Employees from the Department of Natural Resources (DNR) in Manitoba had investigated the unauthorized draining of wetlands on a farm in 1998. The landowner obtained licenses from DNR for four specific wetlands, but the licence for Wetland #1 prohibited any drainage. In 2000, a man-made trench draining Wetland #1 was discovered. A charge was laid by the DNR, but subsequently stayed.
By 2008, it was discovered that both Wetlands #1 and #2 had been completely drained with two man-made trenches, neither of which had been authorized by DNR. Wetland #1 appeared to have been cultivated and worked through with farm machinery.
The landowner was charged under the Water Rights Act with two counts of establishing or maintaining illegal trenches without a licence. The trial judge convicted the landowner and fined him $1,500 on each count. Although he determined that there was no evidence that the landowner had established, constructed or actively maintained the trenches, the trial judge decided that the fact that the landowner knew about the existence of the trenches and did nothing to eliminate them was evidence of passive maintenance sufficient to support the convictions.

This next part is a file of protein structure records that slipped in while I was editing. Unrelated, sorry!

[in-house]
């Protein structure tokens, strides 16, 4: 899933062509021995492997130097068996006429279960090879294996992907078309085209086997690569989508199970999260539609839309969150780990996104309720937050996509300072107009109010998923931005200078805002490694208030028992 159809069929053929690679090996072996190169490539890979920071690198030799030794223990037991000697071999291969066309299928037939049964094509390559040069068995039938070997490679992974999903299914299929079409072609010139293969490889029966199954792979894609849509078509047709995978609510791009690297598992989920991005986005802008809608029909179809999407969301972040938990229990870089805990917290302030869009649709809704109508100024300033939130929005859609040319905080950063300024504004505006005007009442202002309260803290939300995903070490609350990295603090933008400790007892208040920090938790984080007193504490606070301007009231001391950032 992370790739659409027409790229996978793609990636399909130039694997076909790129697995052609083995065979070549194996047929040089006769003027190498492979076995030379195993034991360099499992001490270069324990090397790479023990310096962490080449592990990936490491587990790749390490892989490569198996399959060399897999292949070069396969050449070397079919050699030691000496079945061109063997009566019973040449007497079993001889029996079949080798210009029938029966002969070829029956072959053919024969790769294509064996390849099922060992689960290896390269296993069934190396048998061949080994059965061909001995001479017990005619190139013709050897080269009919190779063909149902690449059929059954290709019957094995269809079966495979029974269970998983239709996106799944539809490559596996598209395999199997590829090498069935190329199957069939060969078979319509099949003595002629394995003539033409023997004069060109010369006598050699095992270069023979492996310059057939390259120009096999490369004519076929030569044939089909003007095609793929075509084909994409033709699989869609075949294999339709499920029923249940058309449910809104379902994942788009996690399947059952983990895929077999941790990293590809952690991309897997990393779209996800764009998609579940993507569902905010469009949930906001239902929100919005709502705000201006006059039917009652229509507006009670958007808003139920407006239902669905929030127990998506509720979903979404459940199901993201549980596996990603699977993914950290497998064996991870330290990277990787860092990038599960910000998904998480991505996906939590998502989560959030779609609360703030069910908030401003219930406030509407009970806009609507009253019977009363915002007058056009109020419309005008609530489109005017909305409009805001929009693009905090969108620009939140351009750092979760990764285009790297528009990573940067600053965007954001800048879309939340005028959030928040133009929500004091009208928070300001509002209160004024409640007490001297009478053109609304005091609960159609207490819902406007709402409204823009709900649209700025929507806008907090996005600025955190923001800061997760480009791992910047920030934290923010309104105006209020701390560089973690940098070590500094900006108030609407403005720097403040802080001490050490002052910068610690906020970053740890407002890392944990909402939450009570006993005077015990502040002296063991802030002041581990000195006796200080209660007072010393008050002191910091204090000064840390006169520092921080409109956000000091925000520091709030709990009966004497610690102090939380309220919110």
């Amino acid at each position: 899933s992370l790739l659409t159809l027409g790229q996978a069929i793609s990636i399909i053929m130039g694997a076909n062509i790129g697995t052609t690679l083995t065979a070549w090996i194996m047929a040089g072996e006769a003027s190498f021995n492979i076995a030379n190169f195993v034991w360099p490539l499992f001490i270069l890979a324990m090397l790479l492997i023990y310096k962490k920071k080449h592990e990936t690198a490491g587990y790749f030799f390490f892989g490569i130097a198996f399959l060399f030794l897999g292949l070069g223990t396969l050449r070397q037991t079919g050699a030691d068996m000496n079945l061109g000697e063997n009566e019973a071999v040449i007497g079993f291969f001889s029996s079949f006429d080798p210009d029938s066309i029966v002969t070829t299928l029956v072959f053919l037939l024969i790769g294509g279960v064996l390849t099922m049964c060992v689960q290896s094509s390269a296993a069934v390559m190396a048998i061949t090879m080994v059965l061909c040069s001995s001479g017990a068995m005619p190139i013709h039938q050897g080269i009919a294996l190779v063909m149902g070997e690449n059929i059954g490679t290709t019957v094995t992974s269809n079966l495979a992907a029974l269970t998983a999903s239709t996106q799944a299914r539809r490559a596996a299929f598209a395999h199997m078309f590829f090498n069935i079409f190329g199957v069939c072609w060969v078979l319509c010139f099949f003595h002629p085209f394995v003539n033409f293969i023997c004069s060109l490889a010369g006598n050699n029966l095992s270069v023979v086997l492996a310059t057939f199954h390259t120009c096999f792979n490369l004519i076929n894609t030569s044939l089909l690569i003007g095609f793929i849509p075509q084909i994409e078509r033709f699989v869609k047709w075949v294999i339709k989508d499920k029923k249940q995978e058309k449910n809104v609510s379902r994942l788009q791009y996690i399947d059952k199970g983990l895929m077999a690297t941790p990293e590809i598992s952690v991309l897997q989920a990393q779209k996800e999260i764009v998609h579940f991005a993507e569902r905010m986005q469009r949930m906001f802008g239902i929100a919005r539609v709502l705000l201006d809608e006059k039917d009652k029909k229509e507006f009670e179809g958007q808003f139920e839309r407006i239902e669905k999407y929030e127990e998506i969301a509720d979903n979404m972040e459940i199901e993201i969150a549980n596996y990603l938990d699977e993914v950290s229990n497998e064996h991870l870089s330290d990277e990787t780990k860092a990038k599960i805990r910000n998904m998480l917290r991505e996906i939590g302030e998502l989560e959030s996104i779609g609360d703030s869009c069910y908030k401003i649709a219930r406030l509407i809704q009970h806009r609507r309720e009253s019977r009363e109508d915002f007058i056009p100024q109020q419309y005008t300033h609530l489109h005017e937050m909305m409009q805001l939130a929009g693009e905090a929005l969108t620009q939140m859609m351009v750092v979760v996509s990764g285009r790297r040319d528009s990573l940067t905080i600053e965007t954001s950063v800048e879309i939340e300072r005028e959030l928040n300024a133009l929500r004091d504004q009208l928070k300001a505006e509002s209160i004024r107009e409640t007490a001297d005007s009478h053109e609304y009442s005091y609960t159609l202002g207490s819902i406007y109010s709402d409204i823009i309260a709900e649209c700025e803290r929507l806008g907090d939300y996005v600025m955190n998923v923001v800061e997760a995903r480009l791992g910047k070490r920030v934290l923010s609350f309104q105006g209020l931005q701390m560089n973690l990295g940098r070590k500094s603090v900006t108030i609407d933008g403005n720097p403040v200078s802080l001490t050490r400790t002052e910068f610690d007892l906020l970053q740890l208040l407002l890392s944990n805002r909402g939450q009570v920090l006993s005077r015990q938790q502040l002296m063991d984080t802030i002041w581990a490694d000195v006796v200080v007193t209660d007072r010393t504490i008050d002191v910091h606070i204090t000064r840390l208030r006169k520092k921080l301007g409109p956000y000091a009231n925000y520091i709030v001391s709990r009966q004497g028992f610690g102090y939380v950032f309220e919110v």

On summary conviction appeal, the appeal judge determined that passive acts of maintenance were not sufficient to support convictions, but nevertheless upheld the convictions because: 1) for the first trench, there was evidence that a crop was planted and harvested there, meaning that the trench was actively maintained; and, 2) for the second trench, because it had not previously existed, the only reasonable inference was that it had been established or constructed by the landowner.
At the further appeal before the Court of Appeal, the Crown conceded that the summary conviction appeal judge had erred by upholding the convictions on the basis of facts not supported by the trial record. There was simply no evidence that the appellant landowner had constructed or established the second trench in the time period cited in the charge or that he had planted and harvested in the first trench. The question on the appeal therefore turned on the effect of "passive maintenance".
The appellant landowner argued that the prohibited act or "actus reus" of the offence required proof of active maintenance of the trenches; the Crown argued that keeping the trenches in existence without active maintenance would be sufficient. The Court of Appeal agreed with the Crown's position and ruled that "maintenance" included keeping the trenches in existence without active maintenance. The Crown did not need to prove that the landowner knew the trenches were on his land or that he actively maintained them.
Read the decision at: R. v. Dickson (W.A.)